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Farewell the Trumpets: An Imperial Retreat

by James Morris

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389347,584 (4.17)None
The Pax Britannica trilogy is Jan Morris' magnificent history of the British Empire from 1837 to 1965. This final volume charts the decline and dissolution of what was once the largest empire the world had known. From the first signs of decay in the imperial ambition in the Boer Wars, through the global shifts in power evident in the two World Wars, it offers a perspective that is honest, evocative and occasionally elegiac.… (more)
  1. 10
    Stones of Empire: The Buildings of the Raj by Jan Morris (John_Vaughan)
    John_Vaughan: If the Jan Morriss Triology was not fascinating enough, Stones proves that even the architecture of the British Empire was evocative and thrilling.
  2. 00
    Pax Britannica: the Climax of an Empire by Jan Morris (John_Vaughan)
  3. 00
    Sahib: The British Soldier in India 1750-1914 by Richard Holmes (John_Vaughan)
  4. 00
    Heaven's Command: An Imperial Progress by Jan Morris (John_Vaughan)
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Very readable survey history. ( )
  Whiskey3pa | Oct 2, 2012 |
This trilogy of books about the British Empire was written thirty years ago, and the author’s methods and views are now completely unfashionable in academia and discredited by the resenters of post colonial (pseudo) theory.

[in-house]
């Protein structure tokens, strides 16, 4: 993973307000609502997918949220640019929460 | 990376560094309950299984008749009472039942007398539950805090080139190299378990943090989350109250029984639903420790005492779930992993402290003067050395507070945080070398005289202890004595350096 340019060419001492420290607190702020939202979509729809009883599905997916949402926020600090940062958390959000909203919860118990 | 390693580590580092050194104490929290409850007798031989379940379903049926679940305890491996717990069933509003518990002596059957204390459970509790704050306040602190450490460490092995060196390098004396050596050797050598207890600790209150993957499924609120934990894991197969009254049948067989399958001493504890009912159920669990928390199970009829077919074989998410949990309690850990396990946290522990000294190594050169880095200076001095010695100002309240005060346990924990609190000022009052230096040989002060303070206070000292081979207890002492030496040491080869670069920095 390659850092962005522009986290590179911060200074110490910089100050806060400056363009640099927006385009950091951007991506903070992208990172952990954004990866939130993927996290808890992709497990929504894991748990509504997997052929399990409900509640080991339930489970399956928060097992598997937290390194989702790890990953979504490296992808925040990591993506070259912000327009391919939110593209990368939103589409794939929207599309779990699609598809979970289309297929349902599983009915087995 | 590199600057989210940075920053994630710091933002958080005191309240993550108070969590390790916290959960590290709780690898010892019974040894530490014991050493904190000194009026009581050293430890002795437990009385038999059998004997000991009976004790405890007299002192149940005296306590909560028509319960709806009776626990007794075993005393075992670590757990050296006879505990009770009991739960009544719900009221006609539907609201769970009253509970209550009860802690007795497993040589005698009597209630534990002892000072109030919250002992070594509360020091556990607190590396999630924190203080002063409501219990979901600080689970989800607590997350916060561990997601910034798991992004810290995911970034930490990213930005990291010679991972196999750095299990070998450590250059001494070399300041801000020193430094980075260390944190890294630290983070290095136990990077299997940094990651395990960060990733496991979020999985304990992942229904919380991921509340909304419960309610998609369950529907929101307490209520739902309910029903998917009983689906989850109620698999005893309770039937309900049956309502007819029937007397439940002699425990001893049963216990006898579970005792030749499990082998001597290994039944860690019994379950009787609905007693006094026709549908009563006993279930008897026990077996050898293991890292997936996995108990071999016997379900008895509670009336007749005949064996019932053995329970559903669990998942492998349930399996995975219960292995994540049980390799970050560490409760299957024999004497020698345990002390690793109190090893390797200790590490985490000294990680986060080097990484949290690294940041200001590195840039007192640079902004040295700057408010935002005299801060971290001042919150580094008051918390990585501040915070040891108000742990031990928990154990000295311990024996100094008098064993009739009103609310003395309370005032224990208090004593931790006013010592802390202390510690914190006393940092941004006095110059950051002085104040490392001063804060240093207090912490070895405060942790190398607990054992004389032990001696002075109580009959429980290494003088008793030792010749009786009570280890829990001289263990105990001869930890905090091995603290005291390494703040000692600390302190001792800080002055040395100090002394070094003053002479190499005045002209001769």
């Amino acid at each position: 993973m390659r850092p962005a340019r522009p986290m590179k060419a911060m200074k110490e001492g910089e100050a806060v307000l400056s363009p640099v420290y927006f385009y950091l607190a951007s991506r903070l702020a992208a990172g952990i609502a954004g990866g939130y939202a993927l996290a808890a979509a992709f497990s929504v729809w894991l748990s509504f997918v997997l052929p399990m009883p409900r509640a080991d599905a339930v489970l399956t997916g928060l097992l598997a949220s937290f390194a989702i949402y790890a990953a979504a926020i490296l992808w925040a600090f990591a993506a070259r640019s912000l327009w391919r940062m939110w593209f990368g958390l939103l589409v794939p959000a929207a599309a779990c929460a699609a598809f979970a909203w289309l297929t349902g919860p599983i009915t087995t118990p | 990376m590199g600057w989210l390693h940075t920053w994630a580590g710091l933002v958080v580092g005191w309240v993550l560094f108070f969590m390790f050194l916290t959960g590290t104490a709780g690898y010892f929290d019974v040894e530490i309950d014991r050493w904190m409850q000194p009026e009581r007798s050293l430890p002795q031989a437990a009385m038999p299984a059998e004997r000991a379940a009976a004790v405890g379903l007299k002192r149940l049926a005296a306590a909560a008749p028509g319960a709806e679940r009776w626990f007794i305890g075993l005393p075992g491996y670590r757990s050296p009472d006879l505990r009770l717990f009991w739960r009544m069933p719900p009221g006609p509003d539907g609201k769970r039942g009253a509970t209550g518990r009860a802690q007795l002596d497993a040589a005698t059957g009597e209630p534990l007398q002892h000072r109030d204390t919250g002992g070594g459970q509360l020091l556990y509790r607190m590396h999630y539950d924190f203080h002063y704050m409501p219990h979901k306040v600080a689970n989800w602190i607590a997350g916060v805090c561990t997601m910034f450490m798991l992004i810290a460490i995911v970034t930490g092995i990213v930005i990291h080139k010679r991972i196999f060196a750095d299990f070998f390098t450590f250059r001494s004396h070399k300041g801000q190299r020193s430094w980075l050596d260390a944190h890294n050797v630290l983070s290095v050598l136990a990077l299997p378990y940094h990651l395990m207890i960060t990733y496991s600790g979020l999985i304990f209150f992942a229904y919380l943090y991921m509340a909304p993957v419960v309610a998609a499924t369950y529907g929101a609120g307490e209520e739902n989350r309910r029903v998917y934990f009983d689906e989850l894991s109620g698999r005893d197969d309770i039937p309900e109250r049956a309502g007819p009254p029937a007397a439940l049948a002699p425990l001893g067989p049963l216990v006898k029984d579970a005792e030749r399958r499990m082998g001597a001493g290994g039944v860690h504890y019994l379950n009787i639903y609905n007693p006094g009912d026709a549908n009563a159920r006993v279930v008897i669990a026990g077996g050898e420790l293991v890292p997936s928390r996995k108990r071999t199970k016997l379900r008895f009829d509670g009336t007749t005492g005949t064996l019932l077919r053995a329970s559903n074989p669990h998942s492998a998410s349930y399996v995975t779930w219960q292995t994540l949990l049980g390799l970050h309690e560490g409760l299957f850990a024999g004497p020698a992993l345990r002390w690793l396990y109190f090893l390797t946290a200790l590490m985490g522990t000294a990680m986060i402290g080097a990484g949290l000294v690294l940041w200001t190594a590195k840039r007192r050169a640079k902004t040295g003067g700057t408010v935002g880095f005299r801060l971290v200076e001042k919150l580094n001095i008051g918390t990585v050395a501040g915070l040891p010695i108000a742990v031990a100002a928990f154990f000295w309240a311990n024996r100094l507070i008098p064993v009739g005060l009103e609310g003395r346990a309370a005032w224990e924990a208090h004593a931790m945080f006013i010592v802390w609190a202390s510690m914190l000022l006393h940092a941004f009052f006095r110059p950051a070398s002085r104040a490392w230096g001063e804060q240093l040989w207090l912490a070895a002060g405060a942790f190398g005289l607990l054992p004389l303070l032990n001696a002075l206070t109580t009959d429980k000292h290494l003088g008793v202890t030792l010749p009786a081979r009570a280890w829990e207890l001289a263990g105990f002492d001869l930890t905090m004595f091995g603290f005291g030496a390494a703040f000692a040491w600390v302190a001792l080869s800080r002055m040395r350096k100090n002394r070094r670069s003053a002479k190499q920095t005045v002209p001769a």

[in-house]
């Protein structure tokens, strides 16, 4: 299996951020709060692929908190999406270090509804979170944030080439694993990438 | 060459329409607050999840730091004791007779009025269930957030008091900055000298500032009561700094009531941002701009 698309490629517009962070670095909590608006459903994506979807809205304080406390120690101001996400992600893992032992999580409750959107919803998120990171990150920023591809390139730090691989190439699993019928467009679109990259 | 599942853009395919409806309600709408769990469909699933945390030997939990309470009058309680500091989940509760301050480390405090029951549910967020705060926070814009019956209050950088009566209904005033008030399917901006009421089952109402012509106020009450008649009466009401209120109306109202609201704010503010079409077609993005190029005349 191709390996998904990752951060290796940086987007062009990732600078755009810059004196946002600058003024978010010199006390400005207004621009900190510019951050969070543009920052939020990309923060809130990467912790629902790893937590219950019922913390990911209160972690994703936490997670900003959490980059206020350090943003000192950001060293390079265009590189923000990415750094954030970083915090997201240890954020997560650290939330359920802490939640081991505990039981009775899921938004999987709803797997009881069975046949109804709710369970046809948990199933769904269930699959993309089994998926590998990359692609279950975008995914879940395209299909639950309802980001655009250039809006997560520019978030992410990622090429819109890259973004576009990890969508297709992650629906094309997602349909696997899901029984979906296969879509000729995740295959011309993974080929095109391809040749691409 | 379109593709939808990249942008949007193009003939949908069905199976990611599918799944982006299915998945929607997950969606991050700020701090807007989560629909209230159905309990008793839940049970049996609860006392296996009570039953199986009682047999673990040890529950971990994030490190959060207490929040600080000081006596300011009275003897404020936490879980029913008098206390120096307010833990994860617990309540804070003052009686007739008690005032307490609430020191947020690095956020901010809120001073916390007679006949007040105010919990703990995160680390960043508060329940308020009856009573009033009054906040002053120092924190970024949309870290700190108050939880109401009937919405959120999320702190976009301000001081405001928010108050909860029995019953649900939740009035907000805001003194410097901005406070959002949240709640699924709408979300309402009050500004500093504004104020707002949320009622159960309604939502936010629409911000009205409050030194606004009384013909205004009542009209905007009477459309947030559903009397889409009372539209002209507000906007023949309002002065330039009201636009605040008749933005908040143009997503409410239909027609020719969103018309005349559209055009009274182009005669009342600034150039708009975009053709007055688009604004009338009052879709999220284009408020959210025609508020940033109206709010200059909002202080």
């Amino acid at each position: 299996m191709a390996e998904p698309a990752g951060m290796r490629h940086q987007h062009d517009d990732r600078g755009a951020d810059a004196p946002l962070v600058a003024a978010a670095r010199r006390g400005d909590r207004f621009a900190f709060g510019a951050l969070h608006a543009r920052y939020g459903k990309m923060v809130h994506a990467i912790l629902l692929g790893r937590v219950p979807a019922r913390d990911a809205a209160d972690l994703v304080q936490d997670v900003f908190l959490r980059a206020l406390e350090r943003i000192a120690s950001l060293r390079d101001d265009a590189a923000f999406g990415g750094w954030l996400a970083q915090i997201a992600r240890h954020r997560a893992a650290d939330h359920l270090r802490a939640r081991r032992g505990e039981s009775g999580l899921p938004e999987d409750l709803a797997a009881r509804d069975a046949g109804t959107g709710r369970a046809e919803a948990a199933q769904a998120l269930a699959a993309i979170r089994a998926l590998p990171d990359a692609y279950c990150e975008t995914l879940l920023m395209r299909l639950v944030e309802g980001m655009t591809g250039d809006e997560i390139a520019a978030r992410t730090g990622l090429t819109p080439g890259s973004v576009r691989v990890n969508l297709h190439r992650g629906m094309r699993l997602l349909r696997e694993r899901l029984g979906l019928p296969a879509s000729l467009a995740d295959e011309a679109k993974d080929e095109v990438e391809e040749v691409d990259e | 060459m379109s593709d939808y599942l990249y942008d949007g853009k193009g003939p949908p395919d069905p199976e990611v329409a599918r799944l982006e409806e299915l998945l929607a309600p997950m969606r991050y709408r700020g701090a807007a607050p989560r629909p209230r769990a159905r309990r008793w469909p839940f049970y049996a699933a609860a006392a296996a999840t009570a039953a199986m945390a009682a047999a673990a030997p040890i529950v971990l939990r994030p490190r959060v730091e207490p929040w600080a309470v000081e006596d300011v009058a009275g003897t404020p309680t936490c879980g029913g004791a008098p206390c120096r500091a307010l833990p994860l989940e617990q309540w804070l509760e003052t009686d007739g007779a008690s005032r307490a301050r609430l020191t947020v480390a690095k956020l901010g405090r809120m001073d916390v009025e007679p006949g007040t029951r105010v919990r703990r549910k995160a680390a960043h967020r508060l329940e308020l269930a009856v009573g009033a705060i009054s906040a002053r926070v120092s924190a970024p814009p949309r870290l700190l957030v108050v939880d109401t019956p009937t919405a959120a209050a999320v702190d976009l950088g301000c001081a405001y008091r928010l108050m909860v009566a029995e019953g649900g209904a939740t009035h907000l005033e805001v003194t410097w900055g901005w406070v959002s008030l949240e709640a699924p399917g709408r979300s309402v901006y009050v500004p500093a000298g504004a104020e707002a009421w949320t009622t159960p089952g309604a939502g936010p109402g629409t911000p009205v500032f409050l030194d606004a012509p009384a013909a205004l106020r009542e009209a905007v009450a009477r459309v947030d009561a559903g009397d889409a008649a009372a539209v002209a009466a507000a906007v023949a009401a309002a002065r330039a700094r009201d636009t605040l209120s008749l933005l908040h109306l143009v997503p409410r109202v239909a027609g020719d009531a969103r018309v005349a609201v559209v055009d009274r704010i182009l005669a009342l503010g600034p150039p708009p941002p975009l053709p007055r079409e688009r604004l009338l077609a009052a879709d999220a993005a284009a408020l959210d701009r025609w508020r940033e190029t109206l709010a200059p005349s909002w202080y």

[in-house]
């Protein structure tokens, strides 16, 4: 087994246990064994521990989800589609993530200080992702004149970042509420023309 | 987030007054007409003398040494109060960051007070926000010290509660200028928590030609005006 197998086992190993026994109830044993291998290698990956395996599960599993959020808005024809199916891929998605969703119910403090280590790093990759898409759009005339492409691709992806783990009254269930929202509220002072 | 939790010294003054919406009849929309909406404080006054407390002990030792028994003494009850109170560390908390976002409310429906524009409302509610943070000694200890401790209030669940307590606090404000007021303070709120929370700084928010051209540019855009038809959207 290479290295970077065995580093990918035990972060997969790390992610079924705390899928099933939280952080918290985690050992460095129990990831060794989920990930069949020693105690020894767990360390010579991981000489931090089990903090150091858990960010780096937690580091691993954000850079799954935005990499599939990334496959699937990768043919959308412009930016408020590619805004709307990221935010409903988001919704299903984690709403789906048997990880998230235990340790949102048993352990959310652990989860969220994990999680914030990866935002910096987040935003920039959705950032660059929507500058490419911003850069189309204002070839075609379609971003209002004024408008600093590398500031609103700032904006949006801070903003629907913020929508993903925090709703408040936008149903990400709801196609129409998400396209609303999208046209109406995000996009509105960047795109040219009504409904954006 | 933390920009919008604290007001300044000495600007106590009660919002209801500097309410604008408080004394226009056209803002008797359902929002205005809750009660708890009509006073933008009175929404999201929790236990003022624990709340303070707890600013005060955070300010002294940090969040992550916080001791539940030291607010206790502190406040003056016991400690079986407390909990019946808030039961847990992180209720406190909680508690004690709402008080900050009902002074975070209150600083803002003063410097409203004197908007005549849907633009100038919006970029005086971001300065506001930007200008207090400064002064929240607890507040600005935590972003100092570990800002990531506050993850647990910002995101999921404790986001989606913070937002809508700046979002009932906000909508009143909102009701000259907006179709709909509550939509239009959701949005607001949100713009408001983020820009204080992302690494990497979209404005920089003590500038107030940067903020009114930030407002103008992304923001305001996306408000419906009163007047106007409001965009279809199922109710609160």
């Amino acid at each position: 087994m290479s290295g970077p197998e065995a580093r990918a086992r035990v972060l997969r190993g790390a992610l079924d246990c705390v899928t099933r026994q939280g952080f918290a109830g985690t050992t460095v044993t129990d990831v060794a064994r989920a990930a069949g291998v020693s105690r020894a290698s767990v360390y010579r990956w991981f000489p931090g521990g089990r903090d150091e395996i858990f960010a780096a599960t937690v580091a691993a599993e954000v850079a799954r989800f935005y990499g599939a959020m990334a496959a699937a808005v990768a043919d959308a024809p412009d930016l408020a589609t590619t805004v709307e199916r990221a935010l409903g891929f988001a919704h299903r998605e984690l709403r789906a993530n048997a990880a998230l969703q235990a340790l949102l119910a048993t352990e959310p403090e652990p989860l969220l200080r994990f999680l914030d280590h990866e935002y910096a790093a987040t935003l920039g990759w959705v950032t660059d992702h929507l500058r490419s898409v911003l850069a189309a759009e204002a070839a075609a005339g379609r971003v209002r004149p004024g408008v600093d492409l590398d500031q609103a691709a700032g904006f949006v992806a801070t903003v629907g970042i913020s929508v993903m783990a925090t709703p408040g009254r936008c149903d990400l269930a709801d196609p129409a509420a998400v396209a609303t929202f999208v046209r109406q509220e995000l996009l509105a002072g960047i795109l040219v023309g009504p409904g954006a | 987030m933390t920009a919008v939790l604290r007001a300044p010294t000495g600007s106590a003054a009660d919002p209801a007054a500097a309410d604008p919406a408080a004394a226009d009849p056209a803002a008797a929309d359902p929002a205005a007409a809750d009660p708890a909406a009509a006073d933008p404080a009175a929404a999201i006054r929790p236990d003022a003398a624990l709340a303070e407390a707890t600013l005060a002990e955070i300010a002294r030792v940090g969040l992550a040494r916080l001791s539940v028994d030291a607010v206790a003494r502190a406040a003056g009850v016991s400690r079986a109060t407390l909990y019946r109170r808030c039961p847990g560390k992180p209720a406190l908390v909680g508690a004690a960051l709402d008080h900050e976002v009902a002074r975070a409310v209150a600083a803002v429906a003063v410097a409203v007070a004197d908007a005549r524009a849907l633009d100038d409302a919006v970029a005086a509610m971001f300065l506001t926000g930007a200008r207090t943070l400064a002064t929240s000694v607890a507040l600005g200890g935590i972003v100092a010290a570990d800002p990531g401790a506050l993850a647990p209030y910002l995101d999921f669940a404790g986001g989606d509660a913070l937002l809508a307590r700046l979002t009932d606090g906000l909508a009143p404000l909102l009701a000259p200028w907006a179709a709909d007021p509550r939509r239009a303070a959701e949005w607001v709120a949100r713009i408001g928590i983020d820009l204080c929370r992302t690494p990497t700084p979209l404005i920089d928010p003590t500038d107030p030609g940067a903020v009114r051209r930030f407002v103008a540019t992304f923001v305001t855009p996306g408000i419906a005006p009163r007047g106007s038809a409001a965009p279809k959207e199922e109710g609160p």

Morris’s mission is to capture the aesthetic of empire, and this he certainly does. The whole conception of the book is deeply artistic, the three volumes standing in relation to one another as a triptych. The first volume describes in a vaguely chronological fashion the gaining of the Empire, from the dilettante beginnings of the East India Company to the increased professionalism and hardening of attitudes after the Indian Mutiny in 1857, to Victoria’s Jubilee in 1897. The second volume is an in-depth look at all aspects of the Empire at the climacteric of the Jubilee, taking in the structure, the life, the technology, the art, the wars and the attitudes towards Empire: a vertical slice right through the heart of Empire. The third volume takes us back to a chronology of the decline of the Empire, from the jubilee to Churchill’s death in 1965, a few years before the start of the writing...

Read the full review on The Lectern:

http://thelectern.blogspot.com/2007/08/pax-britannica-trilogy-james-morris.html ( )
2 vote tomcatMurr | Oct 9, 2007 |
The conclusion to the best survey of the British Empire that I have ever read. ( )
  jcvogan1 | Dec 1, 2005 |
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The Pax Britannica trilogy is Jan Morris' magnificent history of the British Empire from 1837 to 1965. This final volume charts the decline and dissolution of what was once the largest empire the world had known. From the first signs of decay in the imperial ambition in the Boer Wars, through the global shifts in power evident in the two World Wars, it offers a perspective that is honest, evocative and occasionally elegiac.

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